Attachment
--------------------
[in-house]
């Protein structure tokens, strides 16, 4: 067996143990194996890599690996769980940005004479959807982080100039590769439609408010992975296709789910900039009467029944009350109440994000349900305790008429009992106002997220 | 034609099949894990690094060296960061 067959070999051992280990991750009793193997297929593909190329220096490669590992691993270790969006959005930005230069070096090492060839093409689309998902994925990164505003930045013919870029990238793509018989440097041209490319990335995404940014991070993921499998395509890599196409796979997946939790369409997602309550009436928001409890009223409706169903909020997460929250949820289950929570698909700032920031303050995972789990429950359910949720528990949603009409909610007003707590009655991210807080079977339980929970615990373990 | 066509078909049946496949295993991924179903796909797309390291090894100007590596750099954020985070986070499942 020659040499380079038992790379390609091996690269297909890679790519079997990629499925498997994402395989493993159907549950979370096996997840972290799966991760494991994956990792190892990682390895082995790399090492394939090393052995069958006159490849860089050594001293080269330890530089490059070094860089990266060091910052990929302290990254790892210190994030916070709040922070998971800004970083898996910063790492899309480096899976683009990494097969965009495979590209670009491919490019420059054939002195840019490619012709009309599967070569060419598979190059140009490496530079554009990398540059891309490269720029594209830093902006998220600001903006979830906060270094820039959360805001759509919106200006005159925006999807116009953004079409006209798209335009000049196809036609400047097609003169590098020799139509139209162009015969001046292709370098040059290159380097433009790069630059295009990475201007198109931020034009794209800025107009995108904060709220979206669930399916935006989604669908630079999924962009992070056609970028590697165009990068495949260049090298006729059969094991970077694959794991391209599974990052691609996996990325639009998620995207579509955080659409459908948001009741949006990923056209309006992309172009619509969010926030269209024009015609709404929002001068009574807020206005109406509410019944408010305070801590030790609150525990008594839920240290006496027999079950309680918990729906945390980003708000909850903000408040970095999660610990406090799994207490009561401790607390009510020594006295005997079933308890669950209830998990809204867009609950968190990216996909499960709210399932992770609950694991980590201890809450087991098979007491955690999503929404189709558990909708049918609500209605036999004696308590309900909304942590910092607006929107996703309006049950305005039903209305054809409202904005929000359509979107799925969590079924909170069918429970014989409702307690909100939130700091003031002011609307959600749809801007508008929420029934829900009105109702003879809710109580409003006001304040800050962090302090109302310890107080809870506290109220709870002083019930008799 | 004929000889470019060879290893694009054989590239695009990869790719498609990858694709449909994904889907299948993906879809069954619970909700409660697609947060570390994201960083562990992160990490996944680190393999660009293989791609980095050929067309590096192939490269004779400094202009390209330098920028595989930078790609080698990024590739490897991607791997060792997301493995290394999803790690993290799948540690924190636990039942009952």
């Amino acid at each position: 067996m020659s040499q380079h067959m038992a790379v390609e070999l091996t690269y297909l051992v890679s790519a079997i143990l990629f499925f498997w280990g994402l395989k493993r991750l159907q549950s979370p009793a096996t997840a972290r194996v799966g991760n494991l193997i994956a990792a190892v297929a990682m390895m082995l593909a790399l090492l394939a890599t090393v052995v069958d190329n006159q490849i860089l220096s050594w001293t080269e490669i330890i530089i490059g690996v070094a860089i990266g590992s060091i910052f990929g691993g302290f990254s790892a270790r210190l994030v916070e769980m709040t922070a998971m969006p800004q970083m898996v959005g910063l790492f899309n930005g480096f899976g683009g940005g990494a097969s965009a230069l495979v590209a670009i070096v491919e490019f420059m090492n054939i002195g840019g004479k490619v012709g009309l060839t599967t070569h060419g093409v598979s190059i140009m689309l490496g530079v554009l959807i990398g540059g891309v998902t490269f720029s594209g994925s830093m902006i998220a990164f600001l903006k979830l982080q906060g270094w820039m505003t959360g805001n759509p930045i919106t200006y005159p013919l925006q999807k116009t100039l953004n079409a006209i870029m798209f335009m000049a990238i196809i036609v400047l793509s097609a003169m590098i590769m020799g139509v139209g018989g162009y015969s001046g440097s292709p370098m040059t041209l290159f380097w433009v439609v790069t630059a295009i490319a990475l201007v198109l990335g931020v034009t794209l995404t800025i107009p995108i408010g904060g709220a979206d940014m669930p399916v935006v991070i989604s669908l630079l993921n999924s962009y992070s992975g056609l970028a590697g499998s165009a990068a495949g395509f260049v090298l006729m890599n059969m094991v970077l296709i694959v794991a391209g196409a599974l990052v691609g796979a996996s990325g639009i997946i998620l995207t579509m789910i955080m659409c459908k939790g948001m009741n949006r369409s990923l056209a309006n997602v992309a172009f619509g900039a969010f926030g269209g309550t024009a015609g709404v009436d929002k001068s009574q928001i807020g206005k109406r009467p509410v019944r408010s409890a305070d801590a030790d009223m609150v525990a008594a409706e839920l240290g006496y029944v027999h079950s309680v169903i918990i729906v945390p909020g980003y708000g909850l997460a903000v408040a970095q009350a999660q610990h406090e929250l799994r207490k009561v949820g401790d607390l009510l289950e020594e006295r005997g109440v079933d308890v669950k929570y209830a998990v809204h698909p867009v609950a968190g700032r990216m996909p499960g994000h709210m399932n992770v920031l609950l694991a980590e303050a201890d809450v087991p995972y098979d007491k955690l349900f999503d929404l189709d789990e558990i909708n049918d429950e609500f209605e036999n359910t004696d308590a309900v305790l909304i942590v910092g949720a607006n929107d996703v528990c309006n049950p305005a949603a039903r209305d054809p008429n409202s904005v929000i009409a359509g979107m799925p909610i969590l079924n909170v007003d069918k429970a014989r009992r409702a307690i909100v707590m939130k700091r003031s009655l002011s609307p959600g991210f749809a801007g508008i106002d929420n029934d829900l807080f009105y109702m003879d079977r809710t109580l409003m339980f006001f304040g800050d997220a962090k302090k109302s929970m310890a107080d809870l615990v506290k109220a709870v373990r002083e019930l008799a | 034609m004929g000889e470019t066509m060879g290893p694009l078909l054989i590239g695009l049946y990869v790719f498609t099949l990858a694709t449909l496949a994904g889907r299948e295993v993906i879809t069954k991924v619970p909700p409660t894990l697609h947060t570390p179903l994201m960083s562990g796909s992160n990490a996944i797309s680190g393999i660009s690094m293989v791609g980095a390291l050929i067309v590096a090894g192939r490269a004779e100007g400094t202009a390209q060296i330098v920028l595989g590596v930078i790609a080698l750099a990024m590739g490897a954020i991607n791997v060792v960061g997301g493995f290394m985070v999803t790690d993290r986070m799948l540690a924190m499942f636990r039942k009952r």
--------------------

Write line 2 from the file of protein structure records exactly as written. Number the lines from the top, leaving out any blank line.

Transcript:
């Protein structure tokens, strides 16, 4: 067996143990194996890599690996769980940005004479959807982080100039590769439609408010992975296709789910900039009467029944009350109440994000349900305790008429009992106002997220 | 034609099949894990690094060296960061 067959070999051992280990991750009793193997297929593909190329220096490669590992691993270790969006959005930005230069070096090492060839093409689309998902994925990164505003930045013919870029990238793509018989440097041209490319990335995404940014991070993921499998395509890599196409796979997946939790369409997602309550009436928001409890009223409706169903909020997460929250949820289950929570698909700032920031303050995972789990429950359910949720528990949603009409909610007003707590009655991210807080079977339980929970615990373990 | 066509078909049946496949295993991924179903796909797309390291090894100007590596750099954020985070986070499942 020659040499380079038992790379390609091996690269297909890679790519079997990629499925498997994402395989493993159907549950979370096996997840972290799966991760494991994956990792190892990682390895082995790399090492394939090393052995069958006159490849860089050594001293080269330890530089490059070094860089990266060091910052990929302290990254790892210190994030916070709040922070998971800004970083898996910063790492899309480096899976683009990494097969965009495979590209670009491919490019420059054939002195840019490619012709009309599967070569060419598979190059140009490496530079554009990398540059891309490269720029594209830093902006998220600001903006979830906060270094820039959360805001759509919106200006005159925006999807116009953004079409006209798209335009000049196809036609400047097609003169590098020799139509139209162009015969001046292709370098040059290159380097433009790069630059295009990475201007198109931020034009794209800025107009995108904060709220979206669930399916935006989604669908630079999924962009992070056609970028590697165009990068495949260049090298006729059969094991970077694959794991391209599974990052691609996996990325639009998620995207579509955080659409459908948001009741949006990923056209309006992309172009619509969010926030269209024009015609709404929002001068009574807020206005109406509410019944408010305070801590030790609150525990008594839920240290006496027999079950309680918990729906945390980003708000909850903000408040970095999660610990406090799994207490009561401790607390009510020594006295005997079933308890669950209830998990809204867009609950968190990216996909499960709210399932992770609950694991980590201890809450087991098979007491955690999503929404189709558990909708049918609500209605036999004696308590309900909304942590910092607006929107996703309006049950305005039903209305054809409202904005929000359509979107799925969590079924909170069918429970014989409702307690909100939130700091003031002011609307959600749809801007508008929420029934829900009105109702003879809710109580409003006001304040800050962090302090109302310890107080809870506290109220709870002083019930008799 | 004929000889470019060879290893694009054989590239695009990869790719498609990858694709449909994904889907299948993906879809069954619970909700409660697609947060570390994201960083562990992160990490996944680190393999660009293989791609980095050929067309590096192939490269004779400094202009390209330098920028595989930078790609080698990024590739490897991607791997060792997301493995290394999803790690993290799948540690924190636990039942009952």